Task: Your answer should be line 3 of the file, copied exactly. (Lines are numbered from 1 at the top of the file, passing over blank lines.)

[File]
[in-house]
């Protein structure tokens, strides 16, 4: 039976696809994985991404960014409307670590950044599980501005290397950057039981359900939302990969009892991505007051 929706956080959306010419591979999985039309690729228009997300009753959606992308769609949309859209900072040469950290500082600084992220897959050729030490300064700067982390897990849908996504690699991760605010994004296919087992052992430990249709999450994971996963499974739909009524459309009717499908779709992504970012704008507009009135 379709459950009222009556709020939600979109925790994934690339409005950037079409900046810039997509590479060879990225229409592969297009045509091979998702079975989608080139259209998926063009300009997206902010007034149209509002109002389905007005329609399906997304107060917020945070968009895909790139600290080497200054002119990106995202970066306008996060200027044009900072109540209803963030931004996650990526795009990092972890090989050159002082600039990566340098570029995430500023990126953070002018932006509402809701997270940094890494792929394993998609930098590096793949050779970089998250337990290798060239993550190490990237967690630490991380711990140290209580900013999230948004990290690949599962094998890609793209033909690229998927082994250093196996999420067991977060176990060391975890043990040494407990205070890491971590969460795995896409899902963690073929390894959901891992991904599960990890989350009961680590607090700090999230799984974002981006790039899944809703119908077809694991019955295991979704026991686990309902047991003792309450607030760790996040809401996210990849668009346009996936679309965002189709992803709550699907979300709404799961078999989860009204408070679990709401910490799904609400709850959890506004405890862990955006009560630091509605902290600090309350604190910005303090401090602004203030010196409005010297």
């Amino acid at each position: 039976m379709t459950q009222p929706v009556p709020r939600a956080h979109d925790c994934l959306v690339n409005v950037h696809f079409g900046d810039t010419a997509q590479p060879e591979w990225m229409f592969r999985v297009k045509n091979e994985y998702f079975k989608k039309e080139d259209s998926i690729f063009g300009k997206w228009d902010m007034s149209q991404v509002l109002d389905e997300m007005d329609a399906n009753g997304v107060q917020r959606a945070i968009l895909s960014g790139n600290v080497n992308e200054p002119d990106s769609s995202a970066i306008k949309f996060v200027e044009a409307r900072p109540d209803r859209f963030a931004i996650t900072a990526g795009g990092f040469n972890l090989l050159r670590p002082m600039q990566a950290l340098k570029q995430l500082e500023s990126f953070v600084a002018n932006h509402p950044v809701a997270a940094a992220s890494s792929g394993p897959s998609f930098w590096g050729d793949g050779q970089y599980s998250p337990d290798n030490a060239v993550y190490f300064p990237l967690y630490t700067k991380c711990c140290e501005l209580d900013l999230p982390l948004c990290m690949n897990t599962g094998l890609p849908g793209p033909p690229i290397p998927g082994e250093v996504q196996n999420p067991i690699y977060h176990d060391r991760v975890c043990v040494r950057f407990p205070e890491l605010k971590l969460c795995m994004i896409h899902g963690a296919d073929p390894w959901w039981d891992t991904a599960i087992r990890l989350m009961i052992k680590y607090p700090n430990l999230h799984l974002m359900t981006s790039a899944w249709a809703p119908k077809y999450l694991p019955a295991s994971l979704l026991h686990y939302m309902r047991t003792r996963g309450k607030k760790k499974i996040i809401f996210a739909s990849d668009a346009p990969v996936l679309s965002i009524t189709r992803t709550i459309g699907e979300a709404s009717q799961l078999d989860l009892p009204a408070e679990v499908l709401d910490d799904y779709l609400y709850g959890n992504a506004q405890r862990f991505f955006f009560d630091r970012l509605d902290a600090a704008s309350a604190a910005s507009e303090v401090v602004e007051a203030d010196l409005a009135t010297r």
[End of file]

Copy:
């Amino acid at each position: 039976m379709t459950q009222p929706v009556p709020r939600a956080h979109d925790c994934l959306v690339n409005v950037h696809f079409g900046d810039t010419a997509q590479p060879e591979w990225m229409f592969r999985v297009k045509n091979e994985y998702f079975k989608k039309e080139d259209s998926i690729f063009g300009k997206w228009d902010m007034s149209q991404v509002l109002d389905e997300m007005d329609a399906n009753g997304v107060q917020r959606a945070i968009l895909s960014g790139n600290v080497n992308e200054p002119d990106s769609s995202a970066i306008k949309f996060v200027e044009a409307r900072p109540d209803r859209f963030a931004i996650t900072a990526g795009g990092f040469n972890l090989l050159r670590p002082m600039q990566a950290l340098k570029q995430l500082e500023s990126f953070v600084a002018n932006h509402p950044v809701a997270a940094a992220s890494s792929g394993p897959s998609f930098w590096g050729d793949g050779q970089y599980s998250p337990d290798n030490a060239v993550y190490f300064p990237l967690y630490t700067k991380c711990c140290e501005l209580d900013l999230p982390l948004c990290m690949n897990t599962g094998l890609p849908g793209p033909p690229i290397p998927g082994e250093v996504q196996n999420p067991i690699y977060h176990d060391r991760v975890c043990v040494r950057f407990p205070e890491l605010k971590l969460c795995m994004i896409h899902g963690a296919d073929p390894w959901w039981d891992t991904a599960i087992r990890l989350m009961i052992k680590y607090p700090n430990l999230h799984l974002m359900t981006s790039a899944w249709a809703p119908k077809y999450l694991p019955a295991s994971l979704l026991h686990y939302m309902r047991t003792r996963g309450k607030k760790k499974i996040i809401f996210a739909s990849d668009a346009p990969v996936l679309s965002i009524t189709r992803t709550i459309g699907e979300a709404s009717q799961l078999d989860l009892p009204a408070e679990v499908l709401d910490d799904y779709l609400y709850g959890n992504a506004q405890r862990f991505f955006f009560d630091r970012l509605d902290a600090a704008s309350a604190a910005s507009e303090v401090v602004e007051a203030d010196l409005a009135t010297r």